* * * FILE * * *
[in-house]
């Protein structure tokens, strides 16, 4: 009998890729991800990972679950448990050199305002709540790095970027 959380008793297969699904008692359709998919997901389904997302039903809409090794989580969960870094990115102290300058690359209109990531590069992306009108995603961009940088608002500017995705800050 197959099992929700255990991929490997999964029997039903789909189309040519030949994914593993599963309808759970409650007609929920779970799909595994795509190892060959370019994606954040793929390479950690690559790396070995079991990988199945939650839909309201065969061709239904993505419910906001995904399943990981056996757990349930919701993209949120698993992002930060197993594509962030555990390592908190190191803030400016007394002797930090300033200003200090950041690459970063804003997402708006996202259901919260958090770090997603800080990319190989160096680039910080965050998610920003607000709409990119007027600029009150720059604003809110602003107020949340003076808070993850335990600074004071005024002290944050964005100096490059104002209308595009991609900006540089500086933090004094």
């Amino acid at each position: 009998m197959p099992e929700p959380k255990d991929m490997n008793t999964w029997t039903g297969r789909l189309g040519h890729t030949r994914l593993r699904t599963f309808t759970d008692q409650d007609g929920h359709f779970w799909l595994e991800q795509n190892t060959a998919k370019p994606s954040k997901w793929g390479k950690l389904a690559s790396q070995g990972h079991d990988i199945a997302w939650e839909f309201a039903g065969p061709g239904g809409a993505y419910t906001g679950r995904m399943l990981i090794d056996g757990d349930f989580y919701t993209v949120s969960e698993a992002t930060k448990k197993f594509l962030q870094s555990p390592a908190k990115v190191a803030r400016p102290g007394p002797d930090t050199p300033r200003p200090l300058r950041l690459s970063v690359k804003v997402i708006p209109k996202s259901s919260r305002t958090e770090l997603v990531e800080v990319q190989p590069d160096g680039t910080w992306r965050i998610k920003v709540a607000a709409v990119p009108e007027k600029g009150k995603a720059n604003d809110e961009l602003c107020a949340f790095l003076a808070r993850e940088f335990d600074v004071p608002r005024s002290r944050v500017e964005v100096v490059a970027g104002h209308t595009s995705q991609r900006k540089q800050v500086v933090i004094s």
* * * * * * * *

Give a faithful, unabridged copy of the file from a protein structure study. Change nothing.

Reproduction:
[in-house]
């Protein structure tokens, strides 16, 4: 009998890729991800990972679950448990050199305002709540790095970027 959380008793297969699904008692359709998919997901389904997302039903809409090794989580969960870094990115102290300058690359209109990531590069992306009108995603961009940088608002500017995705800050 197959099992929700255990991929490997999964029997039903789909189309040519030949994914593993599963309808759970409650007609929920779970799909595994795509190892060959370019994606954040793929390479950690690559790396070995079991990988199945939650839909309201065969061709239904993505419910906001995904399943990981056996757990349930919701993209949120698993992002930060197993594509962030555990390592908190190191803030400016007394002797930090300033200003200090950041690459970063804003997402708006996202259901919260958090770090997603800080990319190989160096680039910080965050998610920003607000709409990119007027600029009150720059604003809110602003107020949340003076808070993850335990600074004071005024002290944050964005100096490059104002209308595009991609900006540089500086933090004094």
């Amino acid at each position: 009998m197959p099992e929700p959380k255990d991929m490997n008793t999964w029997t039903g297969r789909l189309g040519h890729t030949r994914l593993r699904t599963f309808t759970d008692q409650d007609g929920h359709f779970w799909l595994e991800q795509n190892t060959a998919k370019p994606s954040k997901w793929g390479k950690l389904a690559s790396q070995g990972h079991d990988i199945a997302w939650e839909f309201a039903g065969p061709g239904g809409a993505y419910t906001g679950r995904m399943l990981i090794d056996g757990d349930f989580y919701t993209v949120s969960e698993a992002t930060k448990k197993f594509l962030q870094s555990p390592a908190k990115v190191a803030r400016p102290g007394p002797d930090t050199p300033r200003p200090l300058r950041l690459s970063v690359k804003v997402i708006p209109k996202s259901s919260r305002t958090e770090l997603v990531e800080v990319q190989p590069d160096g680039t910080w992306r965050i998610k920003v709540a607000a709409v990119p009108e007027k600029g009150k995603a720059n604003d809110e961009l602003c107020a949340f790095l003076a808070r993850e940088f335990d600074v004071p608002r005024s002290r944050v500017e964005v100096v490059a970027g104002h209308t595009s995705q991609r900006k540089q800050v500086v933090i004094s």